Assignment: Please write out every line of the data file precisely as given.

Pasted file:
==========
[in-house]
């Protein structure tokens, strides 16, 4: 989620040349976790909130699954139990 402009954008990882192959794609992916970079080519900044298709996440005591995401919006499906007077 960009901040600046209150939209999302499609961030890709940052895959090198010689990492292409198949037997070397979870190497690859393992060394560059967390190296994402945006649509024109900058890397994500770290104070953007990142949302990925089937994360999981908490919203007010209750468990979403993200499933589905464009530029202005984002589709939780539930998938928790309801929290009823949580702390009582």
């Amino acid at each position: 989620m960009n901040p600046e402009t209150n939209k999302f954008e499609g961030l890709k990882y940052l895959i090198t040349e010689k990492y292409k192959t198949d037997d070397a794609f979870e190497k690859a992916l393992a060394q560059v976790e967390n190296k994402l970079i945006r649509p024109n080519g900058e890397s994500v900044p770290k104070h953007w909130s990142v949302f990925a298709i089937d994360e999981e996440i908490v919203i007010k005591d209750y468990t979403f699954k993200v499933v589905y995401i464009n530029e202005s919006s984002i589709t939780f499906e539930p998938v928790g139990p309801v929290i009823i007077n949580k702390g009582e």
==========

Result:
[in-house]
């Protein structure tokens, strides 16, 4: 989620040349976790909130699954139990 402009954008990882192959794609992916970079080519900044298709996440005591995401919006499906007077 960009901040600046209150939209999302499609961030890709940052895959090198010689990492292409198949037997070397979870190497690859393992060394560059967390190296994402945006649509024109900058890397994500770290104070953007990142949302990925089937994360999981908490919203007010209750468990979403993200499933589905464009530029202005984002589709939780539930998938928790309801929290009823949580702390009582």
């Amino acid at each position: 989620m960009n901040p600046e402009t209150n939209k999302f954008e499609g961030l890709k990882y940052l895959i090198t040349e010689k990492y292409k192959t198949d037997d070397a794609f979870e190497k690859a992916l393992a060394q560059v976790e967390n190296k994402l970079i945006r649509p024109n080519g900058e890397s994500v900044p770290k104070h953007w909130s990142v949302f990925a298709i089937d994360e999981e996440i908490v919203i007010k005591d209750y468990t979403f699954k993200v499933v589905y995401i464009n530029e202005s919006s984002i589709t939780f499906e539930p998938v928790g139990p309801v929290i009823i007077n949580k702390g009582e």